And it was in Katima where we decided to extend Namibia´s park programme to other regions of the country and that Germany would continue to be Namibia´s partner on this path. What we see today is not the beginning: during the past several years we have witnessed the official inauguration of Mahango Park Station; followed by the stations in Susuwe in the Bwabwata National Park and Ngenda in the Mudumu National Park, whose inauguration took place in 2014. And only seven weeks ago we officiated the Shisinze station in the Nkasa Rupara National Park .
That is the reason why I called what happens today “only one milestone”: because many more have already been placed and more are to follow.
Today it is Khaudum National Park: which is definitely one of the most pristine and adventurous Park in Namibia: Khaudum is a truly wild park which does make it so attractive.
Well designed and carefully planned park stations are important preconditions for effective and sustainable park management. Good Park management not only leads to the preservation of the rich biodiversity that is found in the parks, but it is also the base for the sustainable economic use of the parks. Well managed parks attract visitors and lead to increased tourism, job creation and, thus, to generate income also for the local population. The communities benefit from jobs that are created (in lodges for examples) and from tourism or hunting concessions that are awarded in and around the parks. In return they play a fundamental role in safeguarding and protecting wildlife and natural resources in their place of living.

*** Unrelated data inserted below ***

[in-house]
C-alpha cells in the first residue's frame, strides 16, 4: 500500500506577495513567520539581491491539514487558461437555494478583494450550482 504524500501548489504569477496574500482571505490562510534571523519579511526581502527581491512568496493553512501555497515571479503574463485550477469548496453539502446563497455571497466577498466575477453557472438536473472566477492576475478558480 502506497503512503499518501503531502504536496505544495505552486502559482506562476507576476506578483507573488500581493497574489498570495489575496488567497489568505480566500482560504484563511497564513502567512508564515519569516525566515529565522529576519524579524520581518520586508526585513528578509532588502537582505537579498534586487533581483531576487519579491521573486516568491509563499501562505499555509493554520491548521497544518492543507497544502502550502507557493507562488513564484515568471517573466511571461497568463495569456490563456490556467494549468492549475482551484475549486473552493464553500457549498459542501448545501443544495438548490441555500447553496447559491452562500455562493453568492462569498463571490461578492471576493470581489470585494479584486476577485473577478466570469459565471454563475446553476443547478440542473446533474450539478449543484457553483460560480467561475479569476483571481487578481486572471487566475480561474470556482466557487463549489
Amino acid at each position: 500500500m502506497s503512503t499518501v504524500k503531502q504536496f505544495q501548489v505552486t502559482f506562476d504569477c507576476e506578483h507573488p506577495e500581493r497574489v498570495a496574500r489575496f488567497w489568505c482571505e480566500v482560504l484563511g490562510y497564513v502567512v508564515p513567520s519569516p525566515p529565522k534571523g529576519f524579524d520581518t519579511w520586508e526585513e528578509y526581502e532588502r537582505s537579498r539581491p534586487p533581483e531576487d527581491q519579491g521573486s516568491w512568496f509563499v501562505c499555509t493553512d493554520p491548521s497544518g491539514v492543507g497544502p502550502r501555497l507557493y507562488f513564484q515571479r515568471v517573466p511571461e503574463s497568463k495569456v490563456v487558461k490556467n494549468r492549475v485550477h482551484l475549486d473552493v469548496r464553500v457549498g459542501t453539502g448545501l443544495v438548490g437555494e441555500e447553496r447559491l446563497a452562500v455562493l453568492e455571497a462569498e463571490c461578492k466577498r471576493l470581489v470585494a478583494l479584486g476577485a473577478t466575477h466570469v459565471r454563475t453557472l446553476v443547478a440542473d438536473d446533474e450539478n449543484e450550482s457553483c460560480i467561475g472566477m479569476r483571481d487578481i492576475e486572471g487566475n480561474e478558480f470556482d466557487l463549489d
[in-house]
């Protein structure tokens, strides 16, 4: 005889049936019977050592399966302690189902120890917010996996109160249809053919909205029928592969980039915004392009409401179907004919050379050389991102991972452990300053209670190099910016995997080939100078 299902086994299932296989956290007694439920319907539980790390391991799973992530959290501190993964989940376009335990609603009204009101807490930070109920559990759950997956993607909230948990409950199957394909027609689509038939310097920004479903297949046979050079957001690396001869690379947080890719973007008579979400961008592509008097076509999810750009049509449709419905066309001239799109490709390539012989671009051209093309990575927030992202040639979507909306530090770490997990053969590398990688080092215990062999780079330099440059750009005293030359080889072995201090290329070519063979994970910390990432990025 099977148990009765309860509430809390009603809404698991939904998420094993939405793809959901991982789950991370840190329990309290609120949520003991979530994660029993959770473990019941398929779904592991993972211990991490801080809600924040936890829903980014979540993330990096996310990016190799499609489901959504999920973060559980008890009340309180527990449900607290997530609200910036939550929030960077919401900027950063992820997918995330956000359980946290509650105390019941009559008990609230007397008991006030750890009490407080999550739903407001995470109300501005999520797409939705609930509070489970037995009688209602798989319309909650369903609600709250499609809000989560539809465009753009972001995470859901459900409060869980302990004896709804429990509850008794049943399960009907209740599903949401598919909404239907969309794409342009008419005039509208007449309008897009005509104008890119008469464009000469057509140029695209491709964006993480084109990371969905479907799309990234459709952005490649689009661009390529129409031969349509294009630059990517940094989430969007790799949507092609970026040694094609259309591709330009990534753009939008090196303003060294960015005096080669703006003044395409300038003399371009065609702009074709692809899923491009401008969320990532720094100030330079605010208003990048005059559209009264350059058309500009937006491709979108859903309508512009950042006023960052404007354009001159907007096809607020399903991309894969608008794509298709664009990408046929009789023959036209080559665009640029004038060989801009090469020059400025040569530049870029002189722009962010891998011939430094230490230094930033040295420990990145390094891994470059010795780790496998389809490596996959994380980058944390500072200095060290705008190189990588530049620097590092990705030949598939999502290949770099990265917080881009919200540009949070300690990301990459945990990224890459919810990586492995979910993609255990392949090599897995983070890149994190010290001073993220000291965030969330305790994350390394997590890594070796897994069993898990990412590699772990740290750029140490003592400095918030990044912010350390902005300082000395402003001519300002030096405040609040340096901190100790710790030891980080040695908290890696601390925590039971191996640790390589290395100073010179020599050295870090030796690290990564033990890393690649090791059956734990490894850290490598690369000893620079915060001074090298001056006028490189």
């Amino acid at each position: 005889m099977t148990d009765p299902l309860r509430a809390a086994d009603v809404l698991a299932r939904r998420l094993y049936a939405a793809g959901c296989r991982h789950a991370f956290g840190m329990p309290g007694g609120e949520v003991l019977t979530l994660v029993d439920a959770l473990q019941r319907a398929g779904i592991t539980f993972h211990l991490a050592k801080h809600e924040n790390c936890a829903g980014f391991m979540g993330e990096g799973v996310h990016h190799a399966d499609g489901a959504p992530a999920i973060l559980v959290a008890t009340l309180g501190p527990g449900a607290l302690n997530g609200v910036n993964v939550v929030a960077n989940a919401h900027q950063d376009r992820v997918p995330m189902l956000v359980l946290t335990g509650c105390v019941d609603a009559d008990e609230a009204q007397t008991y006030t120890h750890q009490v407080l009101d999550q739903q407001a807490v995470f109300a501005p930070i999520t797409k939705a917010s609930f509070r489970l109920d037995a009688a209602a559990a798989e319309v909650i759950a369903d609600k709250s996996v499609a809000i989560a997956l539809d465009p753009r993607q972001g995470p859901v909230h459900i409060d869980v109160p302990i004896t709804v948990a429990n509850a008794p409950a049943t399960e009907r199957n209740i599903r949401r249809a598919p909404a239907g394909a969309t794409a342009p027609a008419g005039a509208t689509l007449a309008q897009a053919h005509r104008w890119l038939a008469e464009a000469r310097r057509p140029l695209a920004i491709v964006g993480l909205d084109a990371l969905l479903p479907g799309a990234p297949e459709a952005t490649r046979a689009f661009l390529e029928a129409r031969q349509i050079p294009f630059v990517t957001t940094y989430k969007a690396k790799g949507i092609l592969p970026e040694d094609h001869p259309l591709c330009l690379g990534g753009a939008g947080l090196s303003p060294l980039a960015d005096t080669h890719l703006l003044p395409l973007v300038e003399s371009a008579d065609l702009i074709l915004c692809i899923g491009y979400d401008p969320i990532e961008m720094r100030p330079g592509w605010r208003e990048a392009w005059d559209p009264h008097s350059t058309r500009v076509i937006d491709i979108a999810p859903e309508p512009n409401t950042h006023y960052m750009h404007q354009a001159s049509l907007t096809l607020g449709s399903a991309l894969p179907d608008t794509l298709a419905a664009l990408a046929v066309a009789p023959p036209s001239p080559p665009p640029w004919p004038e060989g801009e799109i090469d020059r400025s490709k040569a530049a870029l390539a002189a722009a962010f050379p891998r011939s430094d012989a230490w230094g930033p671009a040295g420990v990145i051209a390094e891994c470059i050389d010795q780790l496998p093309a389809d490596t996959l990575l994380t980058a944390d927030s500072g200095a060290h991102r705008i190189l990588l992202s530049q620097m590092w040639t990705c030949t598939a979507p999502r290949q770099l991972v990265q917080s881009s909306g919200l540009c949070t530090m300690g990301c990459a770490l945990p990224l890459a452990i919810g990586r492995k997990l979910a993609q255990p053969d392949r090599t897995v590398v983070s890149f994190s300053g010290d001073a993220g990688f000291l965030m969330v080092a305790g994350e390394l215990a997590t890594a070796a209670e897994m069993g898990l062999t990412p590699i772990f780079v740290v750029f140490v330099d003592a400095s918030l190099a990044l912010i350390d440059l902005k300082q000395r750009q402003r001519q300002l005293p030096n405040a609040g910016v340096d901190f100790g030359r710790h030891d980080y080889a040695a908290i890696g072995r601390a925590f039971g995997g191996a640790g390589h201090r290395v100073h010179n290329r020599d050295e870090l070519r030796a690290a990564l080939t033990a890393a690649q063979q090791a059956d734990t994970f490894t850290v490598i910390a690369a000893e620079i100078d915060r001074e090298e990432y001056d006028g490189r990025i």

The Park Management Stations in Khaudum and Nkasa Rupara National Park together include a total of 61 staff houses, plus attractive entrance gates and visitor receptions, offices and workshops. The new houses will be a massive improvement on the present situation, where staff lives in old barracks and wooden shacks and will enable MET to recruit more qualified staff and improve their park management capacity.
In closing I do commend the Ministries park staff at Khaudum and all other park stations for their work and dedication in extremely difficult conditions. To be a ranger or park warden in this beautiful but harsh and dangerous environment is not an easy job, you have to be tough and courageous. Therefore, I want to thank all staff from Khaudum as well as the project team from NamParks for their hard work and commitment. You can be proud: the first signs of success are already visible: the numbers of wildlife are increasing as much as the numbers of tourists – in particular from Germany – are rising. And with your good work this is bound to continue.
Let’s give them all a big round of applause!